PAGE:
Diwali Festival Lights Up Jasmine with Traditional Indian Menu and Cultural Performances
STONY BROOK, NY, November 5, 2014 – In celebration of Diwali, the Indian festival of lights, The Center for India Studies, the Faculty Student Association (FSA) and Campus Dining will host an authentic celebration in collaboration with Chapin Apartments Residence Association (CARA) at Jasmine in the Charles B. Wang Center on November 5, 2014 at 6:00 p.m.
Diwali is a national holiday in India, Nepal, Sri Lanka, Guyana, and many other countries. It is one of the most important festivals of the year and is celebrated by families with traditional activities performed together in their homes. Diwali involves the lighting of small clay lamps filled with oil to signify the triumph of good over evil. Celebrants wear new clothes through the festival and share sweets and snacks with family members and friends.
“Diwali is the most popular festival in India and at Stony Brook University, there is a tradition of hundreds of students, faculty and staff joining in a puja ceremony at the Wang Center and then taking a spectacular winding procession of battery operated candles outdoors before the feast and celebration at Jasmine,” says Dr. S. N. Sridhar, a Distinguished Service Professor and Director of the Center for India Studies at Stony Brook University.
To make Stony Brook’s event a genuine representation of Diwali, guests will be able to participate in the tradition of devotional worship of the Lakshmi, the Indian Goddess of wealth and prosperity, at the Wang Center Chapel, followed by a tea light (Diya) procession.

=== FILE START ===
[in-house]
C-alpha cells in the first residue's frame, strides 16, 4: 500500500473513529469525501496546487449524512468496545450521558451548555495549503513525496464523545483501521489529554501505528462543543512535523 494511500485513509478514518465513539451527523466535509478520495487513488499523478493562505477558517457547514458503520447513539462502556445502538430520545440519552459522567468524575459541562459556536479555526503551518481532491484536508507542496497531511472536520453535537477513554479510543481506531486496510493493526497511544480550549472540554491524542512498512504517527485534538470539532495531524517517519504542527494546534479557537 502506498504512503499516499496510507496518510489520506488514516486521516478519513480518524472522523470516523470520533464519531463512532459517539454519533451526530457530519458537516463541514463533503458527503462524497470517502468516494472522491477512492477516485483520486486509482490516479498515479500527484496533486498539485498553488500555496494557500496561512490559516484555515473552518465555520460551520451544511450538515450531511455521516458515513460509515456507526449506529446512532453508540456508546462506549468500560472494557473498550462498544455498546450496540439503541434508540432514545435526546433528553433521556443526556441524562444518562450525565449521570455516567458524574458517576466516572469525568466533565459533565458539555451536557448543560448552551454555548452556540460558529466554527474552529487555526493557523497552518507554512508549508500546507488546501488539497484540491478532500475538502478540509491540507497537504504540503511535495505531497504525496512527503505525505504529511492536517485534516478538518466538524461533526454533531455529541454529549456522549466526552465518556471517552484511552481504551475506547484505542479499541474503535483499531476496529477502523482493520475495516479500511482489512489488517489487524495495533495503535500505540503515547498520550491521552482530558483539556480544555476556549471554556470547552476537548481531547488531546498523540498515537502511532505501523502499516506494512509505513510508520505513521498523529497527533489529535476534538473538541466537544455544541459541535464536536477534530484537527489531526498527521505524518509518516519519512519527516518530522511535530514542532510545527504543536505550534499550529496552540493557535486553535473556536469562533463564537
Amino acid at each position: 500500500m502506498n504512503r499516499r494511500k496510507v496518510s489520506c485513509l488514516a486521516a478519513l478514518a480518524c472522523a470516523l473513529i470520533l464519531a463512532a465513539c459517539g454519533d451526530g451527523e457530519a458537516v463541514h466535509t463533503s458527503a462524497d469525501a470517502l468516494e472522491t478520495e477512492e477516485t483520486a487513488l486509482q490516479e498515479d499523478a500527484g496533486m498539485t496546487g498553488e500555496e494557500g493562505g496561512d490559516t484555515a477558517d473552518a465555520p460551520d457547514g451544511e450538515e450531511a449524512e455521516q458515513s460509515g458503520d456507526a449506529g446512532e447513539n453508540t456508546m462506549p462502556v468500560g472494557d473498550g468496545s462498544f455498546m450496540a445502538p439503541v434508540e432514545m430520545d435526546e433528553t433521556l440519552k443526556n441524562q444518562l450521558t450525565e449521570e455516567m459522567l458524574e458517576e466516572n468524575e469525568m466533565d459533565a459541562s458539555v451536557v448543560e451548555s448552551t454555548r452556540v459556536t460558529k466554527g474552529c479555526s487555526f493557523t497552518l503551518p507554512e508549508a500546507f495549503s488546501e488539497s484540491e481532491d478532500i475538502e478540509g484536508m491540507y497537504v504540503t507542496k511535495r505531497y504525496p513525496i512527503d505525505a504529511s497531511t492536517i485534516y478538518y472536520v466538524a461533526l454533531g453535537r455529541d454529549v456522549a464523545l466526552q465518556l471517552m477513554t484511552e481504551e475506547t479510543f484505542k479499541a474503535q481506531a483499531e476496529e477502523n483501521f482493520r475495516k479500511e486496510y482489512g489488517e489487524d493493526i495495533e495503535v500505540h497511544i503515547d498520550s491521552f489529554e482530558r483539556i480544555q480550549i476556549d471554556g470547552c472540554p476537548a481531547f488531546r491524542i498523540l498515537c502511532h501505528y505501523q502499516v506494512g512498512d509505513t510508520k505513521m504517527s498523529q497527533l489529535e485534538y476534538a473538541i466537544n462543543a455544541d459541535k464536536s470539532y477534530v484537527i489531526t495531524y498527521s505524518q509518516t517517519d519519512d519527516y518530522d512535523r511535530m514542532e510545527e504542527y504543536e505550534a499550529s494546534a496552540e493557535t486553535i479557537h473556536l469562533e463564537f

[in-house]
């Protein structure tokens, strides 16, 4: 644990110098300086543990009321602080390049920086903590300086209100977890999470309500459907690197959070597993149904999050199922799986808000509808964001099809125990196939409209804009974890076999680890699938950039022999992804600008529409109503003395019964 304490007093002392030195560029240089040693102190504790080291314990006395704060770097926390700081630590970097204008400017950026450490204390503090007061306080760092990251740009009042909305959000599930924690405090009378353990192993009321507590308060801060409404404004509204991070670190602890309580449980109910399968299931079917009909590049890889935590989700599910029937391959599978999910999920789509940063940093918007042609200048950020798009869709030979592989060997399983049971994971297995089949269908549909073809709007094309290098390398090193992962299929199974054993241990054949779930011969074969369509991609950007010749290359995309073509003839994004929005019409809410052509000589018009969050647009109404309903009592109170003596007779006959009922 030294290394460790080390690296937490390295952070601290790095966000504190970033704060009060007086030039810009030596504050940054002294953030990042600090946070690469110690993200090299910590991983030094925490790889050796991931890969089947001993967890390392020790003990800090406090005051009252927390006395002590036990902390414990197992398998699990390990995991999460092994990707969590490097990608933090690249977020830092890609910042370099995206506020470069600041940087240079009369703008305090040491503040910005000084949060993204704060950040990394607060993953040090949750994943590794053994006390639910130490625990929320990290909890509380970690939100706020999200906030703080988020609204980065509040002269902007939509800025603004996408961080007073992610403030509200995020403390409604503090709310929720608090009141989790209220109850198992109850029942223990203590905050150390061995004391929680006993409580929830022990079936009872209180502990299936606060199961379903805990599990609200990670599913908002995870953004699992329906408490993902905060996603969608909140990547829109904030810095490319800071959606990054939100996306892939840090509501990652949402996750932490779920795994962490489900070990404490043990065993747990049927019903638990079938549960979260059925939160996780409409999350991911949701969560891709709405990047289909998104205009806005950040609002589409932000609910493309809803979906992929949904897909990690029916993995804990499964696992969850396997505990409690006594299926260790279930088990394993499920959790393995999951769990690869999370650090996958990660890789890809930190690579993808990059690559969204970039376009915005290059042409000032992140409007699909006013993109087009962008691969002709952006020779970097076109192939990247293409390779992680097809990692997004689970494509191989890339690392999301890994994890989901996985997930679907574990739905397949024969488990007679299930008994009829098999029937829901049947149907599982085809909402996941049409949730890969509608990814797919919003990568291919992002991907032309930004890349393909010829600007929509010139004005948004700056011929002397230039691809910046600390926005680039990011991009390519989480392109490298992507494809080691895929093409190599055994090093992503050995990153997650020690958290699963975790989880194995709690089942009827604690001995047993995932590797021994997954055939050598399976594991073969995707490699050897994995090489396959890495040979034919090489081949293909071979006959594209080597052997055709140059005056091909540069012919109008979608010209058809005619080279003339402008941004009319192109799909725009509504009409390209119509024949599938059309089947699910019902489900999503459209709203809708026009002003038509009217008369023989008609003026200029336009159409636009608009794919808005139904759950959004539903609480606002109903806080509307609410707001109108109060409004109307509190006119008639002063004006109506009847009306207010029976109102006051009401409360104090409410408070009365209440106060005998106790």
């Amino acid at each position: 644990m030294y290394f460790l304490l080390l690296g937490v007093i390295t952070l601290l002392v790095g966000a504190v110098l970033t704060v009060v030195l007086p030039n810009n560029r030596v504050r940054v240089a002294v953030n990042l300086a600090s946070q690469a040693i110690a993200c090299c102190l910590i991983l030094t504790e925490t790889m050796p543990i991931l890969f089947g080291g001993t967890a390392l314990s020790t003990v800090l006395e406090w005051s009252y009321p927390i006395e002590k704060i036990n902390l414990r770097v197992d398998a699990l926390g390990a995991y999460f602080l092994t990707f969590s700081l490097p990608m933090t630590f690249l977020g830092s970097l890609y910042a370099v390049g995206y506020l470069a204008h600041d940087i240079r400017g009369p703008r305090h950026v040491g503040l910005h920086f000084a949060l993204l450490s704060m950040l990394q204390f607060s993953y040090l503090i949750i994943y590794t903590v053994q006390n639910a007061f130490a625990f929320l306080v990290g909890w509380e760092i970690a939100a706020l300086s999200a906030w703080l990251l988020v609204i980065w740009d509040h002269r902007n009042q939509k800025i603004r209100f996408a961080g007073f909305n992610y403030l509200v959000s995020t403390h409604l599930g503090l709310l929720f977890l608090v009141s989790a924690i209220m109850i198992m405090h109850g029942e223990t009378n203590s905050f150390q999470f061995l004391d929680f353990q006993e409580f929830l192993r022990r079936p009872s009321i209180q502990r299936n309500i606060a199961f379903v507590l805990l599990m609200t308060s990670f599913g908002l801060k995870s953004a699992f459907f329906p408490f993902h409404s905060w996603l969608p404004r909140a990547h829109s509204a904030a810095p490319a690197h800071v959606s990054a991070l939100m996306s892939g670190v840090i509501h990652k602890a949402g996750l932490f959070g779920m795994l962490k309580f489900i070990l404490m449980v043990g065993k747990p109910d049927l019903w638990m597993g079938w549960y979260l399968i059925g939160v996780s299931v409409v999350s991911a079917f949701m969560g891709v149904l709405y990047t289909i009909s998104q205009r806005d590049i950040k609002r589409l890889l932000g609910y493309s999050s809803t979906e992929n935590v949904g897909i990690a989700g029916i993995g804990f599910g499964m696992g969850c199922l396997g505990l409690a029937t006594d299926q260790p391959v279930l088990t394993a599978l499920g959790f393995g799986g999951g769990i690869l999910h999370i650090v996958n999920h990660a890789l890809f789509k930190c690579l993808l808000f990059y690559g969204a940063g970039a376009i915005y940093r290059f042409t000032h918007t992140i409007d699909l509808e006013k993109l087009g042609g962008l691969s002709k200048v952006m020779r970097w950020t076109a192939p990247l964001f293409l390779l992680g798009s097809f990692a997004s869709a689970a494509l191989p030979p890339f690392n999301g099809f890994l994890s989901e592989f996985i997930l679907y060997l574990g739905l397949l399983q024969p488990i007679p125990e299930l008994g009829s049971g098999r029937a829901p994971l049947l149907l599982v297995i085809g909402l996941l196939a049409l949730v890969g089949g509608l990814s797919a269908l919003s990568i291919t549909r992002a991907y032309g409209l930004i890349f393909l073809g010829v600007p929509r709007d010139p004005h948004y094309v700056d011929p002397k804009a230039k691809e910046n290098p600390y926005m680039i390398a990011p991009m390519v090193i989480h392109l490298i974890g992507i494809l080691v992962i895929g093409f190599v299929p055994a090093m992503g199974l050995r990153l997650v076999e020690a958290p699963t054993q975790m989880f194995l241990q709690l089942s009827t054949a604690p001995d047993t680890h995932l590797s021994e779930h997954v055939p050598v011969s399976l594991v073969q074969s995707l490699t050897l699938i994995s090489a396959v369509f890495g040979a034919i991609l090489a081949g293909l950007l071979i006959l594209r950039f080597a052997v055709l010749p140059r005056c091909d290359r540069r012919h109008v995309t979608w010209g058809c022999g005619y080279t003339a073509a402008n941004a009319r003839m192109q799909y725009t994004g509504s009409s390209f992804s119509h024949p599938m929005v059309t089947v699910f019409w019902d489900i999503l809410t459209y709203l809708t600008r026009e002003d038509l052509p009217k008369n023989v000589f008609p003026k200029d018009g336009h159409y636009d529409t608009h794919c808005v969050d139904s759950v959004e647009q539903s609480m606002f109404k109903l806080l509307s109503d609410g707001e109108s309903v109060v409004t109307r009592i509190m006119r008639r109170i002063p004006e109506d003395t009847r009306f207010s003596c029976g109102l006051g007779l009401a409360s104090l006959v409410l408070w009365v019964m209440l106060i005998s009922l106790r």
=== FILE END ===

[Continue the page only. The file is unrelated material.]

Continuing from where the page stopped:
After the light procession, Curry Kitchen at Jasmine will prepare a delicious traditional vegetarian dinner including two appetizers, six entrees, two desserts and beverages. For many Indians, Diwali is a meatless holiday. The food is vegetarian, as nonviolence (ahimsa) is a principles of major Indian religions and by not killing an animal to the make the meal, is considered pure. Guests will also be able to enjoy performances by “The Sultan of Good Vibes” DJ Rich Fantasia and SBU Taandava, an Indian Classical dance team.
“All in all, it’s a most joyous celebration that the entire campus community can enjoy,” commented Dr. Sridhar.
Traditional Indian sweet boxes called “mithai”, another important aspect of Diwali, are given to friends and loved ones as a token of holiday wishes and friendship. Sweet boxes include varieties such as fudge-like Barfi, moist Bundi Ladoo and Kesar/Plain Peda will also be sold at the event.
All are welcome to attend the event and celebrate one of India’s most exciting holidays!